The phone call came very early in the morning and I immediately sensed
On the other end of the line in the spring of 1978 was the secretary of
Humpy Wheeler, president and general manager of the race track then known
as Charlotte Motor Speedway.
"Tom," she said, "we're having a press conference at 10
a.m. at Charlotte/Douglas Airport. I know this is short notice, but Humpy
says you absolutely have to be there."
The public relations department at the track, now called Lowe's Motor
Speedway, was notorious for scheduling press conferences for the flimsiest
of reasons, just to get space in the newspapers and airtime on television
in advance of its 600-mile NASCAR race on Memorial Day weekend.
"I'll be there," I said. "But this better had not be another
"It isn't," she reassured.
About a dozen motorsports writers like me and two or three Charlotte sports
TV crews gathered at a conference room at the old Charlotte/Douglas airport
site, now a major, modern hub.
We'd been there about 20 minutes when Humpy walked in, followed by colorful,
longtime NASCAR crew-chief/engine builder Harry Hyde and a promising car-builder/crew-chief
With them, smiling broadly, was the handsomest young African-American
man I'd ever seen--and still to this day.
Humpy wasted no time or words.
"Ladies and gentlemen, I am proud to introduce Willy T. Ribbs!"
exclaimed Humpy. "He is our latest entry in the World 600 on May
28, 1978. And he is going to make an immeasurable impact on our sport."
Wheeler then revealed that Ribbs, 23, and a native of San Jose, Calif.,
had been racing in Europe in the Formula Ford series. He'd won the Dunlop
Championship in his first sseason of competition.
The microphone then was turned over to Ribbs.
He proved articulate, charming and funny. He won over everyone in the
press corps--plus tough old NASCAR veteran Harry Hyde and Will Cronkrite.
I wrote a glowing, very positive column about Ribbs.
Said Humpy Wheeler, "Willy is what we promoters have been waiting
for since Wendell Scott. An African-American driver who can compete. That's
like discovering oil in your ground."
Two nights later, I'm at home and the phone rings again.
"Tom, this is a sergeant with the Charlotte Police Department,"
a voice says. "We have a guy here under arrest on several traffic
violations and he says he wanted us to call you. By the way, he was driving
a Charlotte Motor Speedway pace car."
Thoughts raced through my mind.
"Is he black, glib and funny?" I asked.
The sergeant bellowed.
"Is he ever!"
I said, put him on.
"Willy T., what in the world!? What have they got you for?"
"Well," said Willy, "I made a wrong turn down a one-way
street and when they blue-lighted me I tried to outrun them. I wanted
to see what these Charlotte cops had."
"Oh, no!" I said.
"Do you need me to come bail you out or get you a lawyer?"
"No," said Willy. "I'm fine."
"Then why did you call me instead of Humpy?"
"I just thought you'd like to know about me getting nabbed."
I immediately sensed the scheming Charlotte Motor Speedway PR machine
at work. Any news is good news--including controversies--so long as it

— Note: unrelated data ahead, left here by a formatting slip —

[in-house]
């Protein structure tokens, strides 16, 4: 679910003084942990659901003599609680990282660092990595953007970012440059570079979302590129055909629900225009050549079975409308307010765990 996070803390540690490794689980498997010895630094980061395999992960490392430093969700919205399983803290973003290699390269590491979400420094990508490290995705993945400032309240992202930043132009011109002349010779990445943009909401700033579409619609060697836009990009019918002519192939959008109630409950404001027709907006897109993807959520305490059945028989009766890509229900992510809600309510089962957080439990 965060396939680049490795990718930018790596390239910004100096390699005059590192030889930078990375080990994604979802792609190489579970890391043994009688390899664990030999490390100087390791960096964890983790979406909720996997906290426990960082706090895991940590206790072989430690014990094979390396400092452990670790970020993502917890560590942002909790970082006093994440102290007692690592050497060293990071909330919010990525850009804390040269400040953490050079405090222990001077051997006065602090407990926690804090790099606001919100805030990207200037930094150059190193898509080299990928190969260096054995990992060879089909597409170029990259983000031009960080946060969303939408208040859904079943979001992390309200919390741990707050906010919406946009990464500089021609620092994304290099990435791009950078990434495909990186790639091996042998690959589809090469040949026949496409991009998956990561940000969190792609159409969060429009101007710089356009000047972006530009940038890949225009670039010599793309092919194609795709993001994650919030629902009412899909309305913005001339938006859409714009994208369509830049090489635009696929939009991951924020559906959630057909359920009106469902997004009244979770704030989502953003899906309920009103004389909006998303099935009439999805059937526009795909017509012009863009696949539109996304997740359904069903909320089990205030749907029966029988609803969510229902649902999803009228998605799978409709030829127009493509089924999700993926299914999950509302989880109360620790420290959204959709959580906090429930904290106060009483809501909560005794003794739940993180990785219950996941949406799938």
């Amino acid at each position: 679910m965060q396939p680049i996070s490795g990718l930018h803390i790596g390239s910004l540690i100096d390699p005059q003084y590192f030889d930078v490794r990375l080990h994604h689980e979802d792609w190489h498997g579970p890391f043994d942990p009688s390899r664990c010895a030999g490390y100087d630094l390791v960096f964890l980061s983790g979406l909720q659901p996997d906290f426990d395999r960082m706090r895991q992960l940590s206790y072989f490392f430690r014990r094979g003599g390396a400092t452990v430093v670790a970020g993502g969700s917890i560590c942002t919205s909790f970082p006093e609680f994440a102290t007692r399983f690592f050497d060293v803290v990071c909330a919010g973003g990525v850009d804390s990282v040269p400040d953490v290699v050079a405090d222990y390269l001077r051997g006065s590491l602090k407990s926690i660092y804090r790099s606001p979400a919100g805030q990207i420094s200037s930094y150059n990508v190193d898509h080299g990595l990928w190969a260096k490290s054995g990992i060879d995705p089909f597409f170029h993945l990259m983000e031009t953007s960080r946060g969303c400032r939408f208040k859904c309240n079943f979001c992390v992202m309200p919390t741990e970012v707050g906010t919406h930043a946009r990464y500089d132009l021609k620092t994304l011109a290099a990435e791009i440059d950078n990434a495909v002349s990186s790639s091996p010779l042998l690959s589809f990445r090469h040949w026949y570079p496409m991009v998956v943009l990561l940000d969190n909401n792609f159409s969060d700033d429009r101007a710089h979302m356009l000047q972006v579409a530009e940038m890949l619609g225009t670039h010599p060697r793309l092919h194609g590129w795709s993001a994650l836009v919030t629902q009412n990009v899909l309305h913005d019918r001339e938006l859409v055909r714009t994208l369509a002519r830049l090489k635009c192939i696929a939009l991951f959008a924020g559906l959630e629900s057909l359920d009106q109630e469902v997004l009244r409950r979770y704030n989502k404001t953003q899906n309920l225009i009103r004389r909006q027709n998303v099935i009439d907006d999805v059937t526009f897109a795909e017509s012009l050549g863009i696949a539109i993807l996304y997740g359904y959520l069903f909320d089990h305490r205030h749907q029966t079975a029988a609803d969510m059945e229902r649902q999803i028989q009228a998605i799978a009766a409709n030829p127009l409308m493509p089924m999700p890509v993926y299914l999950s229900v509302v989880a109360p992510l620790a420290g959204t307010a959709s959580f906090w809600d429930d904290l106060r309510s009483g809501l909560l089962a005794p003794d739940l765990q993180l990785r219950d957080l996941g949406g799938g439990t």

gets space in newspapers or time on TV.
Had the track people put Willy up to it?
We'll never know.
But only later did I learn that Willy outran the cops to the swanky Queens
neighborhood of Charlotte. He ditched the pace car and sprinted into the
gym at Queens College. When the officers found him there he was shooting
basketballs. He professed to be a student and expressed surprise when
they began arresting him. "Sorry, son," one officer reportedly
said, "This is an all-girls school, and it's lily-white."
A couple weeks after Willy's introduction at the Charlotte airport, Wheeler
took him to the Winston 500 at Talladega Superspeedway in Alabama. They
attended the pre-race driver's meeting on May 14, 1978.
At the the conclusion, tough ol' Bill Gazaway, then the Winston Cup Series
director of competition, asked if there were any questions.
Only Willy T. raised his hand.
"Is it OK to pass in the grass?" asked Willy, who wasn't in
The crowded room erupted in laughter.
Getting into the grass along the backstretch or homestretch at ultra-fast
Talladega is a strict no-no-, almost certain to create a colossal crash.
A chartered bus took the starters from the drivers' meeting to the start/finish
line, where they were to be introduced. Driver Darrell Waltrip started
singing, "Pass in the grass and bust your a--!" The bus rocked
The incident inspired two country music song writers from Statesville,
N.C., to record "The Ballad Of Willy T.," which was popularly
played on radio for a few weeks.
Willy T. subsequetly missed two scheduled practice sessions for the 600
at Charlotte Motor Speedway, and Wheeler scrubbed his ride. It went instead
to a young-up-and-comer named Dale Earnhardt, who placed 17th in the race
won by Waltrip on May 28.
What since of Willy T. Ribbs?
In 1983 he won five races in the Trans-Am Series. In '86 he ran three
Winston Cup Series events in an under-powered car with a best finish of
22nd at North Wilkesboro.
In 1990 He joined the CART circuit and in '91 became the first African-American
to qualify for the Indy 500.
Later on, in 2000, Ribbs drove in the NASCAR Craftsman Truck Series for
team owner Bobby Hamilton in 23 of 24 races. He had a best finish of 13th
and was 16th in points.
Ribbs once said, meaning colorful and outspoken, that he would like to
become "The black Darrell Waltrip of NASCAR."
Given a decent chance, I think he relatively could have become that.
Wherever you are, Willy T., from your old friend and admirer, Godspeed.